Findings on the Worst Forms of Child Labor - Kiribati

Child Labor and Forced Labor Reports

Kiribati

2015 Findings on the Worst Forms of Child Labor:

Moderate Advancement

In 2015, Kiribati made a moderate advancement in efforts to eliminate the worst forms of child labor. The Government passed the Occupational Safety and Health Act, which includes a list of hazardous work prohibited for children under age 18. It ratified the UN CRC on Armed Conflict and the UN CRC on the Sale of Children, Child Prostitution and Child Pornography. However, children in Kiribati are engaged in the worst forms of child labor, including in commercial sexual exploitation. Existing laws fail to fully protect children under age 18 from all forms of commercial sexual exploitation. In addition, the Government did not make sufficient efforts to provide services to children engaged in commercial sexual exploitation.

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Children in Kiribati are engaged in the worst forms of child labor in commercial sexual exploitation.(1-3) Table 1 provides key indicators on children’s work and education in Kiribati. Data on some of these indicators are not available from the sources used in this report.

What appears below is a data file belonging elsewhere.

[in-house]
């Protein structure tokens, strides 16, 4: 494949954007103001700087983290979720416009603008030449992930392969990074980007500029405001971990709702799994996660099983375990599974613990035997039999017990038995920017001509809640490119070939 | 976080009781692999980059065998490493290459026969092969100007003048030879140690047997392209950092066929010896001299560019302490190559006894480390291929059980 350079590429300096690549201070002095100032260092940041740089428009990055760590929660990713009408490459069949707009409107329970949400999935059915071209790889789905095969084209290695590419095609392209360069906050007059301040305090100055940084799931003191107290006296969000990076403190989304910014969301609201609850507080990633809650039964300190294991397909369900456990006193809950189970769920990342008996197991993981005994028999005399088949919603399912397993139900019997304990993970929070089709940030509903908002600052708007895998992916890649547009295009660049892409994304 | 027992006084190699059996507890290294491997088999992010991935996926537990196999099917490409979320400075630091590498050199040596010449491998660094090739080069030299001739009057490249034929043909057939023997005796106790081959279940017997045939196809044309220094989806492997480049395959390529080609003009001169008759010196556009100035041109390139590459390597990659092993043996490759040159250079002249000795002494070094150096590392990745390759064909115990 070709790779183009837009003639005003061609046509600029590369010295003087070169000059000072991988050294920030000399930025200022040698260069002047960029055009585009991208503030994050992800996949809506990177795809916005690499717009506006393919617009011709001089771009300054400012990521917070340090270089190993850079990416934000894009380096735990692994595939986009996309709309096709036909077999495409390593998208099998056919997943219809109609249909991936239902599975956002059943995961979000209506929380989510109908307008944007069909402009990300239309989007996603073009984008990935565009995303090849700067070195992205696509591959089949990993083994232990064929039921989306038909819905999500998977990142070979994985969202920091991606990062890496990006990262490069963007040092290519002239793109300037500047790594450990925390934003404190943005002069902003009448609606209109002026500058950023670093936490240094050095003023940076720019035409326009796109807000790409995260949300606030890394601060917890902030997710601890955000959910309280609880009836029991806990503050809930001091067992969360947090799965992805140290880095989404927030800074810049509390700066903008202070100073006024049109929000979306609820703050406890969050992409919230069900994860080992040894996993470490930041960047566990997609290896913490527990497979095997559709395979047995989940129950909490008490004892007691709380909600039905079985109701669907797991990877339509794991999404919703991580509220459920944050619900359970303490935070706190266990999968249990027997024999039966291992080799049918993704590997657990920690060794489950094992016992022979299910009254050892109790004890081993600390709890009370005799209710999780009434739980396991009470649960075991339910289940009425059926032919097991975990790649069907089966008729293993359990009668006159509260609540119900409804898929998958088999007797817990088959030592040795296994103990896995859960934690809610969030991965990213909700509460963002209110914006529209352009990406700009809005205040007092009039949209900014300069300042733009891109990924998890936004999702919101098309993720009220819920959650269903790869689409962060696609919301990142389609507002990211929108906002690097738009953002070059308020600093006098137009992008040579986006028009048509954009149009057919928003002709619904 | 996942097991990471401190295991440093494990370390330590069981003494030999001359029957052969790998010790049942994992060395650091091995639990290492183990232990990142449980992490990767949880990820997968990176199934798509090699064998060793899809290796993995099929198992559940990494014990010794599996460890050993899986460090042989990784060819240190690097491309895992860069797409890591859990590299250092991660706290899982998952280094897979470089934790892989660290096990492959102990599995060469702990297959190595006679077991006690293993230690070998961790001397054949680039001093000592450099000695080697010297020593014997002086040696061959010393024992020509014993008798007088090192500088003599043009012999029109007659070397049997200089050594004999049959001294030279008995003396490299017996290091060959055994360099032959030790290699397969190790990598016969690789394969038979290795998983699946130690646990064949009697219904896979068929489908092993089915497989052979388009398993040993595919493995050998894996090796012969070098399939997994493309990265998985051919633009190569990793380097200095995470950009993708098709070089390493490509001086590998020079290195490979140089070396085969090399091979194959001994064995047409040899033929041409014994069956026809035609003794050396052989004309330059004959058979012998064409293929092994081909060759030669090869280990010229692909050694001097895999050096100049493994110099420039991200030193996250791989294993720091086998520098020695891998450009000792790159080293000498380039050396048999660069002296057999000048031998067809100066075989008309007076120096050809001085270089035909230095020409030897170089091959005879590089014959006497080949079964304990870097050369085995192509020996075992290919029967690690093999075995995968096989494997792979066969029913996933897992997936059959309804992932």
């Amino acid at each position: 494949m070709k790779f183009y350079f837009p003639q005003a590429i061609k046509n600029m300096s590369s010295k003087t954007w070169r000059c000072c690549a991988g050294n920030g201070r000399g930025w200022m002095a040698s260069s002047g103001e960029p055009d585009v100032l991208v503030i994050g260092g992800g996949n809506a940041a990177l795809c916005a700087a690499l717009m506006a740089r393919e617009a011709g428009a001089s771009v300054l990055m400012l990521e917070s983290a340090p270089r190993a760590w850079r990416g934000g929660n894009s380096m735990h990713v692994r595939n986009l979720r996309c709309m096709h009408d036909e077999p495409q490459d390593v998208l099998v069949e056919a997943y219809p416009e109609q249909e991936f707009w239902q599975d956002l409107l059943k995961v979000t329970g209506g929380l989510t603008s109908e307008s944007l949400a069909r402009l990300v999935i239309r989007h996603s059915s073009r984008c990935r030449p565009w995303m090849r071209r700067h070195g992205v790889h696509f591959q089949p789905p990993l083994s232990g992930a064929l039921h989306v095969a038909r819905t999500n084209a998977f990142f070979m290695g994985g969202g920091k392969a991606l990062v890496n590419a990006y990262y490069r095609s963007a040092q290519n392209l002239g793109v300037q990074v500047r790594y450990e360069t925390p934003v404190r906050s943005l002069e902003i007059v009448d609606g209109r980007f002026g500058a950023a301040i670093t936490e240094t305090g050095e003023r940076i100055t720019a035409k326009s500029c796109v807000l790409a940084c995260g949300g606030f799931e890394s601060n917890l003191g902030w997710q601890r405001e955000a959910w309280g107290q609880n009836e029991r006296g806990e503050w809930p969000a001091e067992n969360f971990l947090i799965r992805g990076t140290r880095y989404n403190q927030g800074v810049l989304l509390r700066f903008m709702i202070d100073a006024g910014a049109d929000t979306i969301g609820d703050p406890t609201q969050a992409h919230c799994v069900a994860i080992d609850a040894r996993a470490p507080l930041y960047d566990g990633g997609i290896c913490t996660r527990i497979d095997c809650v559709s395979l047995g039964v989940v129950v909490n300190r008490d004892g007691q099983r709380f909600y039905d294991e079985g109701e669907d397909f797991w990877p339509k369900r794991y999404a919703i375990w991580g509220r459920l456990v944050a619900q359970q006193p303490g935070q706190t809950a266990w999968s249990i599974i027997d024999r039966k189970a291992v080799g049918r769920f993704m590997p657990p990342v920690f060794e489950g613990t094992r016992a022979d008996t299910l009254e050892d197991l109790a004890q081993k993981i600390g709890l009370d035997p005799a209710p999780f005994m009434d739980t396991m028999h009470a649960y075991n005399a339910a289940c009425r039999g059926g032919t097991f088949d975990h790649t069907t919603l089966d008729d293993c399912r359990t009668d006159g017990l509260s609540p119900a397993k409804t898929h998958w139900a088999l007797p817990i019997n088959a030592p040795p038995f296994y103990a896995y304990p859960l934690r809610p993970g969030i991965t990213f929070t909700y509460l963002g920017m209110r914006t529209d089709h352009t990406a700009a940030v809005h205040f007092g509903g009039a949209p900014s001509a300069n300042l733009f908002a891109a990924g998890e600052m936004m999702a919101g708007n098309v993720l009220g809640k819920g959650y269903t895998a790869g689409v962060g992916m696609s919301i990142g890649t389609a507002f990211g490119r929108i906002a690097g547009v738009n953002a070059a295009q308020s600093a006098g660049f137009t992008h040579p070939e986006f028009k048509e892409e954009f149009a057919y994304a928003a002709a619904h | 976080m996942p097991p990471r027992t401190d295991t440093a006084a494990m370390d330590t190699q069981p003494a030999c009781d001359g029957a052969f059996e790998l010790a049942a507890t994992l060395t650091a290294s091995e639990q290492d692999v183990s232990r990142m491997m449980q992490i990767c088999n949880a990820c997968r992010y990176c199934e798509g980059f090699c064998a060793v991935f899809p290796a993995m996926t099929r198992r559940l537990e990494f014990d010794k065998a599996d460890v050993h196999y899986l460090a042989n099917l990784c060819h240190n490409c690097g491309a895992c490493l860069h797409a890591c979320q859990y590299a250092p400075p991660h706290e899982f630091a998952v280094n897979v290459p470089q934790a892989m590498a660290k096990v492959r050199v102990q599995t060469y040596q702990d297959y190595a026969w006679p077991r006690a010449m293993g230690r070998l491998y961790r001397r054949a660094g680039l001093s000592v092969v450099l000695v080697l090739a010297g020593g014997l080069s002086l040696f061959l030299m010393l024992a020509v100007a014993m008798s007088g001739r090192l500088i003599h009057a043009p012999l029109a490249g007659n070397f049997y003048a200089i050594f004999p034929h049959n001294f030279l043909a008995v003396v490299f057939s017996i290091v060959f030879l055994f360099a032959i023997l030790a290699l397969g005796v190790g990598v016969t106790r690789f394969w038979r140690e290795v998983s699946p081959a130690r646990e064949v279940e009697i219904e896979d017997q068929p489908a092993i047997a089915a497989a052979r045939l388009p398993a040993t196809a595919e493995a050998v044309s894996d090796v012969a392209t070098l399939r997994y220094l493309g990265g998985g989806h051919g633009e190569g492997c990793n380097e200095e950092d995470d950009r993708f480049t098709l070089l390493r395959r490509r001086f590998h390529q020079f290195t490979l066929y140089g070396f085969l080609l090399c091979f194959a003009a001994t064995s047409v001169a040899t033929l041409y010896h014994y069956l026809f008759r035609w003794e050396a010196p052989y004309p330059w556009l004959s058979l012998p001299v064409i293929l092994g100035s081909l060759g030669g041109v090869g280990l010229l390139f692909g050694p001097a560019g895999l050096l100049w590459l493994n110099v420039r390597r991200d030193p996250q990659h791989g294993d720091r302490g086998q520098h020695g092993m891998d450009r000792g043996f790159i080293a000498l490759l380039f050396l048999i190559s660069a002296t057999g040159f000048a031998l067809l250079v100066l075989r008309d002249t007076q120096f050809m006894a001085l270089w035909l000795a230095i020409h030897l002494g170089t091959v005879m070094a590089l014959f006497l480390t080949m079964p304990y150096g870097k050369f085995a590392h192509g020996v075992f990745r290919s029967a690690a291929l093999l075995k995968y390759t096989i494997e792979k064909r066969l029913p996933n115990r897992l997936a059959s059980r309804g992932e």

Table 1. Statistics on Children’s Work and Education

Working children, ages 5 to 14 (% and population):

Unavailable

School attendance, ages 5 to 14 (%):

Unavailable

Children combining work and school, ages 7 to 14 (%):

Unavailable

Primary completion rate (%):

112.4

Source for primary completion rate: Data from 2014, published by UNESCO Institute for Statistics, 2015.(4)
Data were unavailable from Understanding Children’s Work Project’s analysis, 2015.(5)

 

Based on a review of available information, Table 2 provides an overview of children’s work by sector and activity.

Table 2. Overview of Children’s Work by Sector and Activity

Sector/Industry

Activity

Agriculture